The case has opened the idea of harmonized trade standards to conserve the environment. Countries, therefore, will use trade to improve and conserve the environment. Both parties in the case, US and Mexico together with the other intermediary countries emerge to be winners.  Mexico argued that the embargo placed by the US was discriminatory on its products where the US maintained that it was only trying to conserve dolphin.[18] WTO had the same view that the US was discriminatory and therefore it was not necessary to impose a burn on Mexico and other intermediary countries. Mexico’s stand is what WHO and other many countries use to prevent the environment from influencing trade and therefore making the interplay to remain heavier on one side.

The cause of disagreement between the two parties was article XX b of the GATT, which points out that a measure taken by any party to protect lives must be necessary and that there should be similar measures imposed in the domestic country.[19] There have been arguments on the word necessary for a long time many parties coming up with different interpretations. In this case, WHO and Mexico argue that it means that there is no other alternative and a country cannot avoid using such measures. However, the US interpreted the term to suggest that the action is needed.[20] The other misunderstanding and Mexico argument was that the US had not imposed similar measure in its country and therefore, the restrictions were not legitimate. In a similar incidence on U.S.—Gambling, United States prohibited gambling in Antigua and Barbuda, but it did not do the same in domestic.[21] WHO restricted the prohibition because of violation of the chapter.  The two issues are hindrances to impose environmental policies that will, in turn, affect international trade.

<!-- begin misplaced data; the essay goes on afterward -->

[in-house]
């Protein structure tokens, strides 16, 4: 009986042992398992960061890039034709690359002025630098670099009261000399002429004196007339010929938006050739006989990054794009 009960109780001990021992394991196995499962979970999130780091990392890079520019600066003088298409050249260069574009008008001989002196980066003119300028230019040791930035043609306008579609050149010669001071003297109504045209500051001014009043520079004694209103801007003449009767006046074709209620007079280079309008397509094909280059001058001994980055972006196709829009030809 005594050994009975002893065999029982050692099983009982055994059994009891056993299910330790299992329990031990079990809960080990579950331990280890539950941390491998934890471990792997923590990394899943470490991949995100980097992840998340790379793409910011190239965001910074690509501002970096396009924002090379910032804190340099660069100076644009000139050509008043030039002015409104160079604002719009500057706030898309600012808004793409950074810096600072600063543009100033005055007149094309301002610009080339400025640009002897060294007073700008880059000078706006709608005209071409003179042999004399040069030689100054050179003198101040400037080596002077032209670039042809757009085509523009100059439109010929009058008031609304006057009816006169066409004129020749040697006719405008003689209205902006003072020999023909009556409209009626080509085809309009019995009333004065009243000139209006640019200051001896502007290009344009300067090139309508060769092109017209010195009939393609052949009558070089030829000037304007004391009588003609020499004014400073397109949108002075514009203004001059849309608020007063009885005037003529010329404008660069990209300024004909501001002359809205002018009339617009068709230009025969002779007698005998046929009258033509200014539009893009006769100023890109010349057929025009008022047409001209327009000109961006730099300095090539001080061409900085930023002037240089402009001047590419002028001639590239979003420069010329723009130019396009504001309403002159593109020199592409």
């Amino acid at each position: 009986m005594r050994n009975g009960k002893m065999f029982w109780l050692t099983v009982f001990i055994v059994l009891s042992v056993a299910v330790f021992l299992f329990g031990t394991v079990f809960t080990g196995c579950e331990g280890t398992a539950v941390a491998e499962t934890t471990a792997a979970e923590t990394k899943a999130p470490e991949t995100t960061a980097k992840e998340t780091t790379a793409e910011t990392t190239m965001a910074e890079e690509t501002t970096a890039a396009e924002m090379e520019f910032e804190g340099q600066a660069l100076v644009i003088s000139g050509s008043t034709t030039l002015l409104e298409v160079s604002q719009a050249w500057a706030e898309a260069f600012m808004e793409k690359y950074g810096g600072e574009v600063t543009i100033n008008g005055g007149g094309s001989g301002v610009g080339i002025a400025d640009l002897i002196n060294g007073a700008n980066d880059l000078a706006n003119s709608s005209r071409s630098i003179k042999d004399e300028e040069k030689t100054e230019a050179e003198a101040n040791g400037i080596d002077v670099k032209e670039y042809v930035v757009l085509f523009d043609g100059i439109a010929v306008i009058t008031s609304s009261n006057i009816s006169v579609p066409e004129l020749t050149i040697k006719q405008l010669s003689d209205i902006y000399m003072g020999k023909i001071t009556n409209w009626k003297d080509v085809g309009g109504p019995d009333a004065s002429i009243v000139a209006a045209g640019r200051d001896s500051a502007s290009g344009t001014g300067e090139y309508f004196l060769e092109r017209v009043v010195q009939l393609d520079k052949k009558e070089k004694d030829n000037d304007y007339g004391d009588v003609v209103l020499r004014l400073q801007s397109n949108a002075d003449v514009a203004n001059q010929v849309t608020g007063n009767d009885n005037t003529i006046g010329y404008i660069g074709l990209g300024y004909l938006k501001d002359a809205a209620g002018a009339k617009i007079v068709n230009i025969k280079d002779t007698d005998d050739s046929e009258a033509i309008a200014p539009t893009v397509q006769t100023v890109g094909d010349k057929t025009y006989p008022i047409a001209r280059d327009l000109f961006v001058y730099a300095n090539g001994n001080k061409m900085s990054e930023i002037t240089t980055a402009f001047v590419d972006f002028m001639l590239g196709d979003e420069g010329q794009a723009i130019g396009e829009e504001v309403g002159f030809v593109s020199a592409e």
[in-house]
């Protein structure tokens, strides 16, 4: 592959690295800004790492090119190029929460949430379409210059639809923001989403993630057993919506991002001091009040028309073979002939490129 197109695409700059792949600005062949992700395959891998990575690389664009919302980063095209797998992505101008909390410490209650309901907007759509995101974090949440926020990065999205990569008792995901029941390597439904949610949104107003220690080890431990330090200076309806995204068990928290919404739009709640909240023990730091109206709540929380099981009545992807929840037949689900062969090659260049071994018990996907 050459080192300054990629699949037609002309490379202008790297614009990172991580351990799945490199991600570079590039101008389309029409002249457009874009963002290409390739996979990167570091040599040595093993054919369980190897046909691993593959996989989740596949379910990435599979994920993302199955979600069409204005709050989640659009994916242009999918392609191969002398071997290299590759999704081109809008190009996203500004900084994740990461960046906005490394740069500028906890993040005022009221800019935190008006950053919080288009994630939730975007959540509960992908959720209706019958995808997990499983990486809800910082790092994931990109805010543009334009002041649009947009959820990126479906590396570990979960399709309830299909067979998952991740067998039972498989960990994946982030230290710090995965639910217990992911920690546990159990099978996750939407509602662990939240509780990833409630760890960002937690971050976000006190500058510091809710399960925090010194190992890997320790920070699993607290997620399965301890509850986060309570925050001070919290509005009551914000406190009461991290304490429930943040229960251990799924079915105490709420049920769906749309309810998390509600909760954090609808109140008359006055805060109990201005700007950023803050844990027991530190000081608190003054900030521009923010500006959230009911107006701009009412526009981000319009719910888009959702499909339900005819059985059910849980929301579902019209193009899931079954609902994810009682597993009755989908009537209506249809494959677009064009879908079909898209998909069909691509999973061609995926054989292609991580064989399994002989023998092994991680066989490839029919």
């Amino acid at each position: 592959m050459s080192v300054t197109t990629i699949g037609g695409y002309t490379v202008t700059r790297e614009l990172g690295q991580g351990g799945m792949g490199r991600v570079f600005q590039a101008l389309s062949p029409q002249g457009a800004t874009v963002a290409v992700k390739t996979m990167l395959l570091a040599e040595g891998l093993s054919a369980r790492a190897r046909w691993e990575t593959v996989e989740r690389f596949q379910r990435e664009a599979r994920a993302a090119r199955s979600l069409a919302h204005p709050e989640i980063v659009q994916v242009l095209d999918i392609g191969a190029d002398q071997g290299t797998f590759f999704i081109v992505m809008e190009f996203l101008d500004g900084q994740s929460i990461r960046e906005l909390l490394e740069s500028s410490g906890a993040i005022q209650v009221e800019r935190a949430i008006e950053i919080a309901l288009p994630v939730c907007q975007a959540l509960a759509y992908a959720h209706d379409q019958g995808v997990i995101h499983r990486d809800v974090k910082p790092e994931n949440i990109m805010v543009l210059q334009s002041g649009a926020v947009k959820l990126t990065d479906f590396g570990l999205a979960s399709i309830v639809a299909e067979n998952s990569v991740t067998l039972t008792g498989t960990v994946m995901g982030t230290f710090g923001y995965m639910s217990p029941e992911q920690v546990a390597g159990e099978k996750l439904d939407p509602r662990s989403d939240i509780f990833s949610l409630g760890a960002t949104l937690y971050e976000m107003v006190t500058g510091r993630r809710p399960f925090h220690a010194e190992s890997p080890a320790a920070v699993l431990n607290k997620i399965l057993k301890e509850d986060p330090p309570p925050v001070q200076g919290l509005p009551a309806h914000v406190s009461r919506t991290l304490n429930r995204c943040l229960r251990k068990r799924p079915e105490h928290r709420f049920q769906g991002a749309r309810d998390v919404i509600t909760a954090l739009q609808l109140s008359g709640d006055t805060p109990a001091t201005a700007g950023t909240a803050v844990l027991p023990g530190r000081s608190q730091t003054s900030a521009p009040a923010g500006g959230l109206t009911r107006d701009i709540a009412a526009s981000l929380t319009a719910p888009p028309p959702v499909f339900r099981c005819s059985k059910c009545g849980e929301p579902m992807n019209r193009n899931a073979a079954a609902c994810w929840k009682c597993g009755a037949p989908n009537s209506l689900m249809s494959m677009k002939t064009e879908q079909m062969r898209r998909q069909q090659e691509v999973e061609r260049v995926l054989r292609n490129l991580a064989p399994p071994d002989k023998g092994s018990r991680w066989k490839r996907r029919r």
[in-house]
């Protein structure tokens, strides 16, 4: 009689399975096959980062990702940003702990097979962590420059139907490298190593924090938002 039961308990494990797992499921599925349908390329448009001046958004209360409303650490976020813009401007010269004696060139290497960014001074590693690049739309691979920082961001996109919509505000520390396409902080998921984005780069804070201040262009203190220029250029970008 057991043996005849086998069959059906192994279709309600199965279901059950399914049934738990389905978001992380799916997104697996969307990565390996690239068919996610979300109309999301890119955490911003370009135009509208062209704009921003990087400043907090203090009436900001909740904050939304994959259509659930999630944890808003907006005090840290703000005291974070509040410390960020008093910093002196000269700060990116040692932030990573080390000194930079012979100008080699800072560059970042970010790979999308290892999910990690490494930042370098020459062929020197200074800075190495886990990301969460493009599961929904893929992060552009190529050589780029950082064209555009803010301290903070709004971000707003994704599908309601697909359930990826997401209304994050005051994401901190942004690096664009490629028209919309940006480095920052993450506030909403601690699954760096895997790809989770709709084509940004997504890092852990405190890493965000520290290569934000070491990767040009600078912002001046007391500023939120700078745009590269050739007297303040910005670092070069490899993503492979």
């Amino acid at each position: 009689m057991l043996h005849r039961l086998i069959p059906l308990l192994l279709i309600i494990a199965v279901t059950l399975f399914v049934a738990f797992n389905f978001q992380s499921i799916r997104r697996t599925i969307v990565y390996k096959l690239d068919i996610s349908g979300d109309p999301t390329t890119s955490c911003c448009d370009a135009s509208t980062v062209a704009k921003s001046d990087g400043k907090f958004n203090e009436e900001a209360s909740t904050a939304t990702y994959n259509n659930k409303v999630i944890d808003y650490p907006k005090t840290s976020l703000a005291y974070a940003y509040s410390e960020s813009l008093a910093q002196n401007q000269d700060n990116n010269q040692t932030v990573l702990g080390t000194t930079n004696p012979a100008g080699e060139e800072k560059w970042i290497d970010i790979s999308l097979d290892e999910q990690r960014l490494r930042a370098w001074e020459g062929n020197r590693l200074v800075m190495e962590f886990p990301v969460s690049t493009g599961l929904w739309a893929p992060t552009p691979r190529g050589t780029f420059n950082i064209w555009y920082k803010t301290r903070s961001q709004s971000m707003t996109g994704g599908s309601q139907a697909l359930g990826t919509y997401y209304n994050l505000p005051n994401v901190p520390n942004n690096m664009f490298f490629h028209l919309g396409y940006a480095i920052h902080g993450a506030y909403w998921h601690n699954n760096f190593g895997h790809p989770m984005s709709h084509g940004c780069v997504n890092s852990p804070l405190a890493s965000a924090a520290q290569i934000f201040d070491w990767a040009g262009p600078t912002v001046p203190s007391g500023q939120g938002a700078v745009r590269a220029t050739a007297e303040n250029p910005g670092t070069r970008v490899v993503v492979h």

Through a continuers argument on the issue, the parties and WTO agrees on the issue that to avoid the connotation of discrimination on Mexico tuna products, the US to emphasize on a dolphin-safe label.[22] WTO and the US, therefore, do not ban Mexico and the other countries from exporting, only that they must prove that their products are observing environmental conservation strategies. Trade of tuna fish has led to the death of many dolphins without control. Lack of a proper guide has been leading to harm to the environment, and the environment has not reduced trade. The direction of impact, in that case, has been on one side. However, WTO has opened a new association where trade is taking care of the environment unlike before where trade has been harming the environment.[23]

Impact of Trade Harmonization on the Environment

The tuna case saga has brought a new trend where parties can bring together their trade agreements and align them with environmental issues and policies. Trade harmonization is now an environmental goal and not a strategy used by other countries to harass others or reject their products. Countries have had their internal ways through which they approach environmental conservation similar to that of the US where it bans Mexico tuna products importation.[24] The standards which individual countries set are in line with their practices and not similar to those of other countries. Most of them are configured with the basis of the extent of harm on their environment and the benefits and ability to conserve the environment including technology.[25] For example, the case of Mexico and the US, perhaps the US has the technology to fish without killing the dolphins and Mexico does not have. Such a case is what the WTO was protecting without providing a solution, which has come where the parties can agree on the right way to carry out trade while helping each other in their environmental objectives.[26]